“I’d pestered and pestered to be allowed outside to play in the fine scatter of snow and eventually my mother gave in. She packed me into my red snowsuit, fastening the zip so high that it caught my throat. Then she escorted my outside and positioned me on the patio. My eyes were awash with unshed tears as my father called, ‘Say cheese.’ Afterwards, when I wanted to play they said it was too cold and made me come straight back indoors. They have forgotten this. It is something that has been… unremembered. They refer to the photograph as ‘that lovely picture of you having fun in the snow.'”
In 2010, I was one of the judges for the Edge Hill Short Story Award. As well as the main prize, which is given for single-author collections (that year it was won by Jeremy Dyson for The Cranes that Build the Cranes), we were also asked to give an award for individual short stories submitted by students on Edge Hill University’s creative writing programme. This proved to be an easy task, for we were all immediately agreed that the most outstanding submission was a story by Carys Bray that began:
“I have been looking for a baby to borrow for a number of weeks. I’ve offered to look after several, even some I don’t know very well. But their mothers seem suspicious. I ask nicely. I say please and I smile. I remember to ask if it’s a girl or a boy and how old it is, although I’m more interested in its length than anything.”
The story, ‘Just in case’, is included in this new collection from Salt, along with 16 others. They are all more or less about domestic life. Many of them, like ‘Just in Case’ are downright dark, and others are sad and bleak. A dementing old women in ‘My burglar’ hides her possessions in strange places because she is convinced that a burglar comes in the night, and their resulting absence then becomes more evidence of the threat, and a reason to hide yet more things. The ‘Wooden mum’, worn out by the incessant crazy-making demands of her autistic son Tom and the cruelly underming ‘help’ of her mother-in-law, reflects on the moment when Tom was born, and she imagined herself the happiest woman in the world. A father in ‘The Rescue’ waits outside the flat of his heroin-addicted son in a concrete corridor in a tower block, for someone from somewhere to come and rescue him, as those Chilean miners were rescued from underground.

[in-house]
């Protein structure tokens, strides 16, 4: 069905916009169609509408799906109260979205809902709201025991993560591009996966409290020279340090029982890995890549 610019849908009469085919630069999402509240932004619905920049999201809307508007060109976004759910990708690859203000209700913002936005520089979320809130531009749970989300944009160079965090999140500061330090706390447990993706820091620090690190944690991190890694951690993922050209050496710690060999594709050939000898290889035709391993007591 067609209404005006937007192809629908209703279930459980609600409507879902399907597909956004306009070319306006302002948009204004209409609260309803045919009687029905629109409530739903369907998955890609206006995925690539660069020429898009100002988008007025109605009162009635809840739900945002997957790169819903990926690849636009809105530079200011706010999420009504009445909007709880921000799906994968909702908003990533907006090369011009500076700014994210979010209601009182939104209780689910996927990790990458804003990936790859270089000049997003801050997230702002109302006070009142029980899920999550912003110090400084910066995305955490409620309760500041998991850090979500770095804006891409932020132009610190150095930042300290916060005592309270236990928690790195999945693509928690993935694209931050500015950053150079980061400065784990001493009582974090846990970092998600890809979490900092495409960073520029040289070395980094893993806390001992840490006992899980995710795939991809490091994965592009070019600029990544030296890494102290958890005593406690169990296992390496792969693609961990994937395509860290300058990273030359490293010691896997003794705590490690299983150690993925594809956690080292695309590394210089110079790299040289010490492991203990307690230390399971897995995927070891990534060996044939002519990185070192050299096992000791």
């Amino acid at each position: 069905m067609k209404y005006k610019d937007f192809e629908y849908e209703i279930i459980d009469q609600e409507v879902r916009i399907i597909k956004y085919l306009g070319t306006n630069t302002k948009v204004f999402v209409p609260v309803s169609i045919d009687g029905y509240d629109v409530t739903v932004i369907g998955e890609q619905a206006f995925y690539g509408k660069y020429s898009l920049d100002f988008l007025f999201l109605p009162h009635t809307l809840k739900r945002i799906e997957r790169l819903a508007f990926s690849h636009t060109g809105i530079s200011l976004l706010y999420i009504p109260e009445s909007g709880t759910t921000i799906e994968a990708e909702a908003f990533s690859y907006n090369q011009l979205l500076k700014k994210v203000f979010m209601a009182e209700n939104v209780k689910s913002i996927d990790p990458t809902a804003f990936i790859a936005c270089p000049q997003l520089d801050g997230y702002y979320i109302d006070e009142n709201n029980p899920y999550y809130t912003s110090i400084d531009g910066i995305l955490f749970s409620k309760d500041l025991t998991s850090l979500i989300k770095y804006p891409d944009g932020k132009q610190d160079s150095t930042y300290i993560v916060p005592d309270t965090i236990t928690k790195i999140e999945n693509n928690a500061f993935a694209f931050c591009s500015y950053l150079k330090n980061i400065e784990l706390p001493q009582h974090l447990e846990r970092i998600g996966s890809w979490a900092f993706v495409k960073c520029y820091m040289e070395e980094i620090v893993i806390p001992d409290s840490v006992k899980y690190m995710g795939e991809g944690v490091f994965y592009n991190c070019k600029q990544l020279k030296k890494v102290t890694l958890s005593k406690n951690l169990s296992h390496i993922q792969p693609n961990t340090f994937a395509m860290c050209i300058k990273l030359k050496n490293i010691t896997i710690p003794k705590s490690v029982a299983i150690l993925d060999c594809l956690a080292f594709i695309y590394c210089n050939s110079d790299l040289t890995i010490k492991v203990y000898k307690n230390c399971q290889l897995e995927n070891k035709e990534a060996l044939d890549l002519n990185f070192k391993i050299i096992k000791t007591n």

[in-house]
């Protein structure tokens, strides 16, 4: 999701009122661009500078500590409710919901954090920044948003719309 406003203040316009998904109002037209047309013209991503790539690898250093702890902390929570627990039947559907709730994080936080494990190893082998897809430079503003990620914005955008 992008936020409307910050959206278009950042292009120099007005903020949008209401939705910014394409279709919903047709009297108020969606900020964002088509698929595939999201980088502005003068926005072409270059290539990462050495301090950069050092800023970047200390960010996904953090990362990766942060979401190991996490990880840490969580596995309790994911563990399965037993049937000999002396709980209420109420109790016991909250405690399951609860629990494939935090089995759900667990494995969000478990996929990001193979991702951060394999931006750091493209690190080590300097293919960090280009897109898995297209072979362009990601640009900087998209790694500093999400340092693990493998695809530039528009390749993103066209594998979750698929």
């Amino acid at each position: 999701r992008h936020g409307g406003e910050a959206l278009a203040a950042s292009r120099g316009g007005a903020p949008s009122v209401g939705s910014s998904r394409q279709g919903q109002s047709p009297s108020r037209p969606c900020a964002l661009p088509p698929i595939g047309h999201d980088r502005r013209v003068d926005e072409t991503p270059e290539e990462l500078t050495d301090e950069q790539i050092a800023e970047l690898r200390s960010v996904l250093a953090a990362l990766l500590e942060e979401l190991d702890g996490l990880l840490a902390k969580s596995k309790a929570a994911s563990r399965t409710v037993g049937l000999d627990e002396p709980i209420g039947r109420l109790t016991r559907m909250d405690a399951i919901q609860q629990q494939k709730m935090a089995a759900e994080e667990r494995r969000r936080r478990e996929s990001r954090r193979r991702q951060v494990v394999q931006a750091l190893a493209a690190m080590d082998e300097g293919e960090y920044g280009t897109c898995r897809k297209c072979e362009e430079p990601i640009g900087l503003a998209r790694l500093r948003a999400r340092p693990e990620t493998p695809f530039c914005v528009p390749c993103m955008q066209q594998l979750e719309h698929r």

But this book is not just an orgy of bleakness and despair. The quote I started with cames from a story called ‘Love: terms and conditions’. It begins with a woman visiting her parents with her husband and three children, and being reminded of her own wretched childhood, but it ends with an account of how she has managed nevertheless to achieve for her own children ‘a family where love doesn’t track a base rate of obedience’ (what a brilliant line!). You can see this is hard for her, you can see that sometimes she tries too hard – at one point, remembering how she wasn’t allowed to play in the snow, she tries to get her reluctant children out of their warm beds to come out and enjoy the snow in the middle of the night – but she has succeeded. Life is often sad, and that can make us afraid to tell hopeful stories for fear that we are sugar-coating the truth, but this story really earns its happy ending.
It’s a difficult thing too, I think, to write about family life, which unlike wars and love affairs and murders and all the other staples of fiction, does not tend to come with a beginning, a middle and an end, but follows a daily cycle, on and on for years. But it’s a trick that Carys Bray pulls off in various ways. The final story in the collection, ‘On the way home’, works like a relay race in which the baton is passed on from family to family. In the final scene, a little girl called Anna realises that her mother is fed up with her for grazing her leg and making a hole in her tights. “The mild rebuke presses a slump on Anna’s shoulders. Mummy is disappointed again.”
Her mother tells her to wait while she goes into a shop. When she comes out again, she is holding a lollypop in a bag.
“‘ Don’t worry about the tights, sweetheart. That looks sore. Does it hurt?’
“‘A bit,’ Anna admits.
“‘I know something that always makes people feel better,’ Mummy says. She hands the lollypop to Anna. Then she crouches on the pavement of Bridge Road and places winter-cool lips on the exposed cap of Anna’s knee where it pokes through the hole in her tights, round as a biscuit.
“And on the nobble at the base of Mummy’s neck, in the delicate fuzz of hair, Anna places a soft, dry kiss of her own.”
What a great ending. It made me wonder why literature deals so little with such kisses, and treats them so lightly on the whole, and yet deals so often with, and treats so very seriously, the quickly fading kisses of romantic love.